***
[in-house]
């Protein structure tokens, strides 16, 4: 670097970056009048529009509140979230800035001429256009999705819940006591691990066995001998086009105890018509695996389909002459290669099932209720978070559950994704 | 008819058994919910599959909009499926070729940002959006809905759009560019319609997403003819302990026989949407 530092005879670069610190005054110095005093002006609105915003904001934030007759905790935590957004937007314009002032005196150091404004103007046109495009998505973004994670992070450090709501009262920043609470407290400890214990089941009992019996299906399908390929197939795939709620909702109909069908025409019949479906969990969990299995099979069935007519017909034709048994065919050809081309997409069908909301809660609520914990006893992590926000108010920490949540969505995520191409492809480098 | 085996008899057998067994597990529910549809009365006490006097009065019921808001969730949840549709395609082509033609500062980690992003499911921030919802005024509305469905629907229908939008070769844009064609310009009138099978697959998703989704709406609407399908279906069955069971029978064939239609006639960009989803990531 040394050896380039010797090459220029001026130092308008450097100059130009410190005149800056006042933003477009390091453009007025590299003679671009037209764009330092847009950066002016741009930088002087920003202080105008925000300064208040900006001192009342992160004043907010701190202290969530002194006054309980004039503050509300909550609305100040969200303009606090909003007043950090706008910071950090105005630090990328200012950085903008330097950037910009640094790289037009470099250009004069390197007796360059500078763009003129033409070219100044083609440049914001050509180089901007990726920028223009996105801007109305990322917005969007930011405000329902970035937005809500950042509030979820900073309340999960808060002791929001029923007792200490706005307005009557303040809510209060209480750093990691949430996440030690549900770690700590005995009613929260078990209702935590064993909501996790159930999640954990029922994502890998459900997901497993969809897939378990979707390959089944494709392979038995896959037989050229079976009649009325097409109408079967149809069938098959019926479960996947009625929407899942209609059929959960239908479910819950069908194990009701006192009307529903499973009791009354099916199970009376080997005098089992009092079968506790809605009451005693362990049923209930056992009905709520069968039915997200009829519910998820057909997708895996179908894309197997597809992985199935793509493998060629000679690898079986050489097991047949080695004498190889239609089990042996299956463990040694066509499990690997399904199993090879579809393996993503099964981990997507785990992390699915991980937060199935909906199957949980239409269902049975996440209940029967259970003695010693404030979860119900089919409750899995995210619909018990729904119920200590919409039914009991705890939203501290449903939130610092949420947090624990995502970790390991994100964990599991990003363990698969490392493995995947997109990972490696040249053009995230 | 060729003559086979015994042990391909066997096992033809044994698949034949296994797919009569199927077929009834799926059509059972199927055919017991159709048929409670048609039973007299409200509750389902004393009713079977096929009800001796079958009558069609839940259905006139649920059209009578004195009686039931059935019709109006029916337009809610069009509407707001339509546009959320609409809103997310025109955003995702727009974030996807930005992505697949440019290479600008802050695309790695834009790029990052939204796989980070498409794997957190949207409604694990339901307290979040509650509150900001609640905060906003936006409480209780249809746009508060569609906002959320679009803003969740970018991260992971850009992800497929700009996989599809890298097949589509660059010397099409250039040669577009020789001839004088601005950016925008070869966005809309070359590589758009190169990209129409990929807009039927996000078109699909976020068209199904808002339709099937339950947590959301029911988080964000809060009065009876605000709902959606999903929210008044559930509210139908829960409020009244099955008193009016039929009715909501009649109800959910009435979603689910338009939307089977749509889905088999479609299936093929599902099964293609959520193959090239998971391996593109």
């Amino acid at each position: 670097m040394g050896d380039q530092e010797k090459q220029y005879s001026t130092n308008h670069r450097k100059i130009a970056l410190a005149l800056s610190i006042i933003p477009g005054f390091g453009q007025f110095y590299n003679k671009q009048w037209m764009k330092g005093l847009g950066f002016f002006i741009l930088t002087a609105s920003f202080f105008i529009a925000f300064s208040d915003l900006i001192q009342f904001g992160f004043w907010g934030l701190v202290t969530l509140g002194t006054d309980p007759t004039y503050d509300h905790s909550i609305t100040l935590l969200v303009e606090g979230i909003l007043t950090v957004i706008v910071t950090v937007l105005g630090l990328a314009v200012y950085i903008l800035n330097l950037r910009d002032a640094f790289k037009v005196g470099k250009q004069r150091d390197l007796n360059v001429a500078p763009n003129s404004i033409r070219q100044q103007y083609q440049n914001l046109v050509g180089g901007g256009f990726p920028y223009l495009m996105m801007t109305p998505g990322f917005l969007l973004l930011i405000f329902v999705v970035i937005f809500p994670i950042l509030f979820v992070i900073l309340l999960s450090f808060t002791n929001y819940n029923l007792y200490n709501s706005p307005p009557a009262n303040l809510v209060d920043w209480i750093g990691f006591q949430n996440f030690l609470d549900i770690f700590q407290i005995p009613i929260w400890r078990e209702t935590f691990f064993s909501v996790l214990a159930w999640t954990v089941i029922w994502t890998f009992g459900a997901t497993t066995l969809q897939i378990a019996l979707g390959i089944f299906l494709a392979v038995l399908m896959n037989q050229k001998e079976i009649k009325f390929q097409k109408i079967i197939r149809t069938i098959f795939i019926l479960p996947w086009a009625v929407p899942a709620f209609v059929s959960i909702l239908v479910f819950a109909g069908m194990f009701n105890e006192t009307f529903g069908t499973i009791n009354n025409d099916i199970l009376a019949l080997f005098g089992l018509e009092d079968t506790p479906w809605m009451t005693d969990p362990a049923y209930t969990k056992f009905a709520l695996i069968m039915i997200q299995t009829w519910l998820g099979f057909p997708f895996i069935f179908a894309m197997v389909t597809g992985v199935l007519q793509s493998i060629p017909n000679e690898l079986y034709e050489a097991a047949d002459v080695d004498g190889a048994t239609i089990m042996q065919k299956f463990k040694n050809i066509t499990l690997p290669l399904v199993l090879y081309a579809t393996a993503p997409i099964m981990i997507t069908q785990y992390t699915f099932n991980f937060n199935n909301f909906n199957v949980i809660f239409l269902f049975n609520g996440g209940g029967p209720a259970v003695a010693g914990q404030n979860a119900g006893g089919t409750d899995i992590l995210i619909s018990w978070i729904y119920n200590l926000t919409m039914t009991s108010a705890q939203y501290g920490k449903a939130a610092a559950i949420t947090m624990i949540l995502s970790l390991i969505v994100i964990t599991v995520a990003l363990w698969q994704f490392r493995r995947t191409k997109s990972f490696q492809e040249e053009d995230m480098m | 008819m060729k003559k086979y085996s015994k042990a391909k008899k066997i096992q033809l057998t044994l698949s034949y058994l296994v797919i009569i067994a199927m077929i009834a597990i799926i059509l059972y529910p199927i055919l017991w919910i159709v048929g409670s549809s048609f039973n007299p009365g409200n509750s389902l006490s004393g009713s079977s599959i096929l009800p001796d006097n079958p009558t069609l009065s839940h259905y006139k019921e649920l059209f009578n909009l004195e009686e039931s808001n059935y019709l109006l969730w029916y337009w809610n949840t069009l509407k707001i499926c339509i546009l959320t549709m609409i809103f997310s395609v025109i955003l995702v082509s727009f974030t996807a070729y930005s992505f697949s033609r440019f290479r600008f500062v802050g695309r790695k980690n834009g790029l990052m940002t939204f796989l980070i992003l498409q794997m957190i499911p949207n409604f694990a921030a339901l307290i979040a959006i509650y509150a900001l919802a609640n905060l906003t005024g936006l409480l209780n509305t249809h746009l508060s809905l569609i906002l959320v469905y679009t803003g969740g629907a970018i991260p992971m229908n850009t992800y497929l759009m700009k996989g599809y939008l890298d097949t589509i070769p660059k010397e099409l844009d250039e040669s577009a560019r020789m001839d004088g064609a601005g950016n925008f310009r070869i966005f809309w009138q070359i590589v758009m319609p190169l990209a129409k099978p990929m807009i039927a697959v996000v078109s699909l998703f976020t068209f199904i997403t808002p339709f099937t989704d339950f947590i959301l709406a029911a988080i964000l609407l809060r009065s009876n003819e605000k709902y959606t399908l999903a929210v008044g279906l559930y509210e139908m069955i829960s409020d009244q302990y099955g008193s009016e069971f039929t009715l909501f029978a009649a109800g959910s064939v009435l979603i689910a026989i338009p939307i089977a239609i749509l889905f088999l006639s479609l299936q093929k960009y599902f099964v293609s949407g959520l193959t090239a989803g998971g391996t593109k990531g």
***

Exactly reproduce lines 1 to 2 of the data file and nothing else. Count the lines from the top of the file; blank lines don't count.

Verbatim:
[in-house]
């Protein structure tokens, strides 16, 4: 670097970056009048529009509140979230800035001429256009999705819940006591691990066995001998086009105890018509695996389909002459290669099932209720978070559950994704 | 008819058994919910599959909009499926070729940002959006809905759009560019319609997403003819302990026989949407 530092005879670069610190005054110095005093002006609105915003904001934030007759905790935590957004937007314009002032005196150091404004103007046109495009998505973004994670992070450090709501009262920043609470407290400890214990089941009992019996299906399908390929197939795939709620909702109909069908025409019949479906969990969990299995099979069935007519017909034709048994065919050809081309997409069908909301809660609520914990006893992590926000108010920490949540969505995520191409492809480098 | 085996008899057998067994597990529910549809009365006490006097009065019921808001969730949840549709395609082509033609500062980690992003499911921030919802005024509305469905629907229908939008070769844009064609310009009138099978697959998703989704709406609407399908279906069955069971029978064939239609006639960009989803990531 040394050896380039010797090459220029001026130092308008450097100059130009410190005149800056006042933003477009390091453009007025590299003679671009037209764009330092847009950066002016741009930088002087920003202080105008925000300064208040900006001192009342992160004043907010701190202290969530002194006054309980004039503050509300909550609305100040969200303009606090909003007043950090706008910071950090105005630090990328200012950085903008330097950037910009640094790289037009470099250009004069390197007796360059500078763009003129033409070219100044083609440049914001050509180089901007990726920028223009996105801007109305990322917005969007930011405000329902970035937005809500950042509030979820900073309340999960808060002791929001029923007792200490706005307005009557303040809510209060209480750093990691949430996440030690549900770690700590005995009613929260078990209702935590064993909501996790159930999640954990029922994502890998459900997901497993969809897939378990979707390959089944494709392979038995896959037989050229079976009649009325097409109408079967149809069938098959019926479960996947009625929407899942209609059929959960239908479910819950069908194990009701006192009307529903499973009791009354099916199970009376080997005098089992009092079968506790809605009451005693362990049923209930056992009905709520069968039915997200009829519910998820057909997708895996179908894309197997597809992985199935793509493998060629000679690898079986050489097991047949080695004498190889239609089990042996299956463990040694066509499990690997399904199993090879579809393996993503099964981990997507785990992390699915991980937060199935909906199957949980239409269902049975996440209940029967259970003695010693404030979860119900089919409750899995995210619909018990729904119920200590919409039914009991705890939203501290449903939130610092949420947090624990995502970790390991994100964990599991990003363990698969490392493995995947997109990972490696040249053009995230 | 060729003559086979015994042990391909066997096992033809044994698949034949296994797919009569199927077929009834799926059509059972199927055919017991159709048929409670048609039973007299409200509750389902004393009713079977096929009800001796079958009558069609839940259905006139649920059209009578004195009686039931059935019709109006029916337009809610069009509407707001339509546009959320609409809103997310025109955003995702727009974030996807930005992505697949440019290479600008802050695309790695834009790029990052939204796989980070498409794997957190949207409604694990339901307290979040509650509150900001609640905060906003936006409480209780249809746009508060569609906002959320679009803003969740970018991260992971850009992800497929700009996989599809890298097949589509660059010397099409250039040669577009020789001839004088601005950016925008070869966005809309070359590589758009190169990209129409990929807009039927996000078109699909976020068209199904808002339709099937339950947590959301029911988080964000809060009065009876605000709902959606999903929210008044559930509210139908829960409020009244099955008193009016039929009715909501009649109800959910009435979603689910338009939307089977749509889905088999479609299936093929599902099964293609959520193959090239998971391996593109």